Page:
There is a sort of primitivism that can be found at the edges of advanced physics and mathematics. The same sort of primitivism is at the heart of pianist Matthew Shipp's music. Just as one can speak of the sweet science (or art) of boxing, the pianist plays with a violent beauty.
Piano Sutras is his seventh solo recording following the Thirsty Ear discs 4D (2010) and One (2006) and Un Piano (Rogue Art, 2008), Songs (Splasc(h), 2002), Creation Out Of Nothing (SoLyd, 2010), and Before The Worlds (FMR, 1995).
Each of his prior outings act as the DNA building blocks for these sutras or musical truths. Here he reveals his fully formed lingua francaa mixture of musical languages from Sun Ra to Satie to Cecil Taylor. Like a boxer he hits you so hard on "Uncreated Light" with his left hand, pounding the keys, that you beg for his forgiving right, which dances notes off the vibrations of the left. Shipp's playing is part algebraic and part entropy. He weaves a formalism into the title track that suggest a structure and logic, only to have it uprush in a new and different direction. His language is best understood from the Rosetta stone he sets before us in the covers of John Coltrane's "Giant Steps" and Wayne Shorter's "Nefertiti," played nearly straight. His one minute take on the Coltrane classic slows the tempo down, revealing the inner logic of one of music's most perfect songs. "Nefertiti" is sped up a bit and spoken in Shipp's dialectan orchestration of hands and a deepening of exploration. Shipp maintains his musical ascendency throughout. "Blue To A Point" flirts with, then teleports past the rudiments of the blues into his signature dynamism. Shipp's music juggles all the balls at once feigning danger, all the while plotting a course for his new world.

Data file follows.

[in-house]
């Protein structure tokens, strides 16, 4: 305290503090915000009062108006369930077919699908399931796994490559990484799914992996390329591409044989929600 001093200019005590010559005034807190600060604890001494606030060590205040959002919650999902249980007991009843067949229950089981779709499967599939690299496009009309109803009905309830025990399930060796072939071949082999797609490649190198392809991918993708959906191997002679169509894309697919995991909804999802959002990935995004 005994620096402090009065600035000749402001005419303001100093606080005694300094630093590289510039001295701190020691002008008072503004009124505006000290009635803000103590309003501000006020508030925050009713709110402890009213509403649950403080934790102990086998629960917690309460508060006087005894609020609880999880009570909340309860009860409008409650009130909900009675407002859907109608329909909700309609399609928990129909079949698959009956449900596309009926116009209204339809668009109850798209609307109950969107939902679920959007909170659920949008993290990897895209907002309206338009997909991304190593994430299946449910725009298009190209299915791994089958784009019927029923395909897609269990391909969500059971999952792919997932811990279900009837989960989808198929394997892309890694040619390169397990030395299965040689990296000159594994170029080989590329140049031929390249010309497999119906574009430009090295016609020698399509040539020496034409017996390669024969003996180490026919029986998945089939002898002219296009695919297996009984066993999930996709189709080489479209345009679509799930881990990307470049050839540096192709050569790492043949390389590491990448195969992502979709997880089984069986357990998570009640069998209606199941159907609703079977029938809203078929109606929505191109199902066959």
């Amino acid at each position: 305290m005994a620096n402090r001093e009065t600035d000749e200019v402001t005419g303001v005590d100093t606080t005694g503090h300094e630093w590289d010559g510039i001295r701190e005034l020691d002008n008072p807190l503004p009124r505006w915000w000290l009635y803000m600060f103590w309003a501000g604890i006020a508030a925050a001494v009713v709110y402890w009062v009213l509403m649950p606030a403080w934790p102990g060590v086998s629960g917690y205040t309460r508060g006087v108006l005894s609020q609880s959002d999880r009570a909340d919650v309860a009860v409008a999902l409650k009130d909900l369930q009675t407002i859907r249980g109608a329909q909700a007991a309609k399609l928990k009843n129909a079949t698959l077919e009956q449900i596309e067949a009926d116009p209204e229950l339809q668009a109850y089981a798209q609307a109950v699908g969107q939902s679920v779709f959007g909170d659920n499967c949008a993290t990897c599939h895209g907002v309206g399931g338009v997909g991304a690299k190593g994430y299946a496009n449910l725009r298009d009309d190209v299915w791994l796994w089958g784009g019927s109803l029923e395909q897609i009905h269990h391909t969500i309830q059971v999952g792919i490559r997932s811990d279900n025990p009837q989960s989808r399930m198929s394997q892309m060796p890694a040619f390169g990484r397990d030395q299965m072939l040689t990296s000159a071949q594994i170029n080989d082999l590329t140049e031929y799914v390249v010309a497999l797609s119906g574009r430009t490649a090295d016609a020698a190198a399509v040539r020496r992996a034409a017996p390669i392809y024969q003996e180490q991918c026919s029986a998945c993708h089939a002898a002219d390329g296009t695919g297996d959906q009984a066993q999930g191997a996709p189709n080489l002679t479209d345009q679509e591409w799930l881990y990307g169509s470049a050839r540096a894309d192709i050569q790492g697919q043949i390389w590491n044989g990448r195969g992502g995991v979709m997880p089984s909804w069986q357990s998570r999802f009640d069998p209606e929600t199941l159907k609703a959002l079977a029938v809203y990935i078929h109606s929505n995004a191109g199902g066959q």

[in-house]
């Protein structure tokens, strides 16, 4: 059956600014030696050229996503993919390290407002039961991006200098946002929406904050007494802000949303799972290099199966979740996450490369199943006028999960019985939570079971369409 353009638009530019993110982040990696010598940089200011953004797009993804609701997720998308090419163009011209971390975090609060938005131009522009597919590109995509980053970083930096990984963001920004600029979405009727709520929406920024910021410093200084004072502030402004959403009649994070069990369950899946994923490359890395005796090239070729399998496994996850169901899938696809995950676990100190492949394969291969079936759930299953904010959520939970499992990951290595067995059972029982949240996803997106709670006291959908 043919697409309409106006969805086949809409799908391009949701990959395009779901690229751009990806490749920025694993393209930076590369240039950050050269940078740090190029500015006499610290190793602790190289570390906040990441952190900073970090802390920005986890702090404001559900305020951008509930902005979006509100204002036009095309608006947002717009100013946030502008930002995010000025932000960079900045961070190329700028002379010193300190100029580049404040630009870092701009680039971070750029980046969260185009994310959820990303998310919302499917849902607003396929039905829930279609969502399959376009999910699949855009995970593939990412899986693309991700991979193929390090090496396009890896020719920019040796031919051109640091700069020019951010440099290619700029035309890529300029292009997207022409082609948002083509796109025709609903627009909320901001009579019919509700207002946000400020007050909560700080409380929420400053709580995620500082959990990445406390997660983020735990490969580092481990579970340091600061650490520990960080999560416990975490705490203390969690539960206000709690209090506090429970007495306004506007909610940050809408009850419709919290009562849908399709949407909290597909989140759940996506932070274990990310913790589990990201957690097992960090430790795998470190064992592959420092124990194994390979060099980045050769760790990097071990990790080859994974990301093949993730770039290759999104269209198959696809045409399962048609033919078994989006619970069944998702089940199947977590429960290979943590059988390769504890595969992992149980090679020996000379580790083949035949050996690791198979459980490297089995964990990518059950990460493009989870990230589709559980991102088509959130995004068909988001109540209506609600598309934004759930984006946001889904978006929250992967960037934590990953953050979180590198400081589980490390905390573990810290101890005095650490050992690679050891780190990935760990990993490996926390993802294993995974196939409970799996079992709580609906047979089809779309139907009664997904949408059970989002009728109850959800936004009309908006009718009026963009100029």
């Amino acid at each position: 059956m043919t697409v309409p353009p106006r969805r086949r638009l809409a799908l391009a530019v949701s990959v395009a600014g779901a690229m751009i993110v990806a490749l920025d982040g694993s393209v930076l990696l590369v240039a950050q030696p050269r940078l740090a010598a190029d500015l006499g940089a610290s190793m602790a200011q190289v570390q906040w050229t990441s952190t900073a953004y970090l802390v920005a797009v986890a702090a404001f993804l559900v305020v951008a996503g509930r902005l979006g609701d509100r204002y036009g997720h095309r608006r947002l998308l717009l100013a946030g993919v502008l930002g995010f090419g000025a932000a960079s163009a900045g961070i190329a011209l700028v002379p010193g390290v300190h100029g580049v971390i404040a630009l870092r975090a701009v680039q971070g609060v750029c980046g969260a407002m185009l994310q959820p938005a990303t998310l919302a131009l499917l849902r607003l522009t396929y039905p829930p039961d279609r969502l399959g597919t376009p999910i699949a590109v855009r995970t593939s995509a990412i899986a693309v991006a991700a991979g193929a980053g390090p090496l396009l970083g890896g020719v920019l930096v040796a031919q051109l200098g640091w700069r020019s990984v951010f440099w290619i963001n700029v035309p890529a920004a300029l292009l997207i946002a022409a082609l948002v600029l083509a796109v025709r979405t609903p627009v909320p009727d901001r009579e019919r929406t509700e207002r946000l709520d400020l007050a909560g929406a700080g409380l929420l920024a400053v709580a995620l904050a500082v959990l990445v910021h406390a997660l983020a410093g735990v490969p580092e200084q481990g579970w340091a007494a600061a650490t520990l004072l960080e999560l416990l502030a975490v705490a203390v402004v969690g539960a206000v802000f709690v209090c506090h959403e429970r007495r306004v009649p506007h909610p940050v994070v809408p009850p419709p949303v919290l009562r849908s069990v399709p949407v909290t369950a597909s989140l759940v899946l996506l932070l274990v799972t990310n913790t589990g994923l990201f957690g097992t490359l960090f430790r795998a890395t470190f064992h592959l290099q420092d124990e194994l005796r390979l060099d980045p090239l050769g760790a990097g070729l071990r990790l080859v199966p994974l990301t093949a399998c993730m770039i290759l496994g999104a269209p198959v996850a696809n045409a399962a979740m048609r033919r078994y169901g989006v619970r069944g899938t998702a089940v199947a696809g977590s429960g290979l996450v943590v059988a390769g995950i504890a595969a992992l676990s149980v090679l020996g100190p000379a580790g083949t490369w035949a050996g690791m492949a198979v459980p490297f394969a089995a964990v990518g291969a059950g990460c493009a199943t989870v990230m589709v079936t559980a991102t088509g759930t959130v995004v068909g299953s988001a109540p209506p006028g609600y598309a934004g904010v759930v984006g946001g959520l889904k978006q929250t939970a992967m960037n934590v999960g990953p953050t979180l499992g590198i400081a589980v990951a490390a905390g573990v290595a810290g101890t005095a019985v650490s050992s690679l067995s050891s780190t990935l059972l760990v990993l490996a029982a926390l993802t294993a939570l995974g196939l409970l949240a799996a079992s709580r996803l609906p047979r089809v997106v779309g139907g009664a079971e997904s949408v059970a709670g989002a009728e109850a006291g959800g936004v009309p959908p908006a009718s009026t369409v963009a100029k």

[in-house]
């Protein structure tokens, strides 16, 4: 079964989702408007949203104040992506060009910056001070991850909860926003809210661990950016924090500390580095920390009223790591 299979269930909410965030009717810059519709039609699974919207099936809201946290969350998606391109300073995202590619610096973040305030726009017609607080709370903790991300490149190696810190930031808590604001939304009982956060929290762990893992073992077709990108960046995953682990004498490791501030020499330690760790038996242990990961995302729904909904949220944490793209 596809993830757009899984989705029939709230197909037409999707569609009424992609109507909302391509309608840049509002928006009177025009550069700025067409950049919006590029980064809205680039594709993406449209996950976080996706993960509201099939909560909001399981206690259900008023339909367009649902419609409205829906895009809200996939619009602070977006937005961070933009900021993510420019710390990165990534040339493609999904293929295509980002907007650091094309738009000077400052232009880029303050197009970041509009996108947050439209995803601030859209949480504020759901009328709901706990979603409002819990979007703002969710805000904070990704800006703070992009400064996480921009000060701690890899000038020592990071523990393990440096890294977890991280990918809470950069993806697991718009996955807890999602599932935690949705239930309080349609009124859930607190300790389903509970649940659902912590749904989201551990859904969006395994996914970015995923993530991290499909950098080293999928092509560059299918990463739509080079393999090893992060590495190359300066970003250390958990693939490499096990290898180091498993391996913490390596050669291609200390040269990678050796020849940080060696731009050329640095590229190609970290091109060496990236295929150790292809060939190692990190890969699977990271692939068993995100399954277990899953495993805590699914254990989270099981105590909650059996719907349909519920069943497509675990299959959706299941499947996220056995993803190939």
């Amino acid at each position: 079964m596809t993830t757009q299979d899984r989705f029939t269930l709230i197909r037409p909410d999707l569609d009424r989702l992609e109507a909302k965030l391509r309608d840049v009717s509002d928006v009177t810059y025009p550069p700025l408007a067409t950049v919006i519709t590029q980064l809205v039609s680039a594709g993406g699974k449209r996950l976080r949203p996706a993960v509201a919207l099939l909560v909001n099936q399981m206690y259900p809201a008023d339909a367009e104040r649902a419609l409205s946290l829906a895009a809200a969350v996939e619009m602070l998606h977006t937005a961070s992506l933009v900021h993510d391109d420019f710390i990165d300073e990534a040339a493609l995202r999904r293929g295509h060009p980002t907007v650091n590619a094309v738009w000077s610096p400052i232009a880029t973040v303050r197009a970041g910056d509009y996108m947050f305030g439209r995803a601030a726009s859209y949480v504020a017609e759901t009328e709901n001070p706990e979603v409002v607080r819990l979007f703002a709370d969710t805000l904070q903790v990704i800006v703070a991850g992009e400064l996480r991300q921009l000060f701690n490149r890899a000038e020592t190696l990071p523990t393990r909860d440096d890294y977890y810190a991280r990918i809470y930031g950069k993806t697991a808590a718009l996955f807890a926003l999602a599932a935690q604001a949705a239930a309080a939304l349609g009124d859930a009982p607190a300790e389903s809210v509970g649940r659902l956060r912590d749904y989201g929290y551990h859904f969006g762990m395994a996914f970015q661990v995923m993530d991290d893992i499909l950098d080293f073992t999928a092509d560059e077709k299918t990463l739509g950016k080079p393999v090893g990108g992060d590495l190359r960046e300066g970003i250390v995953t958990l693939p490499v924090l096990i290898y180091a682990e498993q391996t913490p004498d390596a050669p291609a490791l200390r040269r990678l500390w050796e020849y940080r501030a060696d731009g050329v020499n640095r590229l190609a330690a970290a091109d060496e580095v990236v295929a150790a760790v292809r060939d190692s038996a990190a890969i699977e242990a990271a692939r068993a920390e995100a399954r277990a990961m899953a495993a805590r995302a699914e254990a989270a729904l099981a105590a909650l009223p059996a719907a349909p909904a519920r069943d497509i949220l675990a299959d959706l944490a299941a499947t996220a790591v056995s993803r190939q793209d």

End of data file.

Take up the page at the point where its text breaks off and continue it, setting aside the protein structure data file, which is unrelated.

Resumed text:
Track Listing: Piano Sutras; Cosmic Shuffle; Surface to Curve; Blue To A Point; Cosmic Dust; Giant Steps;
Uncreated Light; Fragment Of A Whole; Space Bubble; Nefertiti; Angelic Brain Cell; Silent Cube;
I grew up listening to my father's jazz records and listening to the radio. My dad was a musician for many years as a vocalist, bassist and drummer. His two uncles played in the Symphony of Reggio Calabria back in Italy
I grew up listening to my father's jazz records and listening to the radio. My dad was a musician for many years as a vocalist, bassist and drummer. His two uncles played in the Symphony of Reggio Calabria back in Italy. So music and jazz specifically have been a part of me since I was born. I love and perform in all styles of music from around the world. Improvisation in jazz is what drew me in, and still does as well as other genres that feature improvisation. A group of great musicians expressing themselves as one is the hallmark of great jazz and in fact all great music.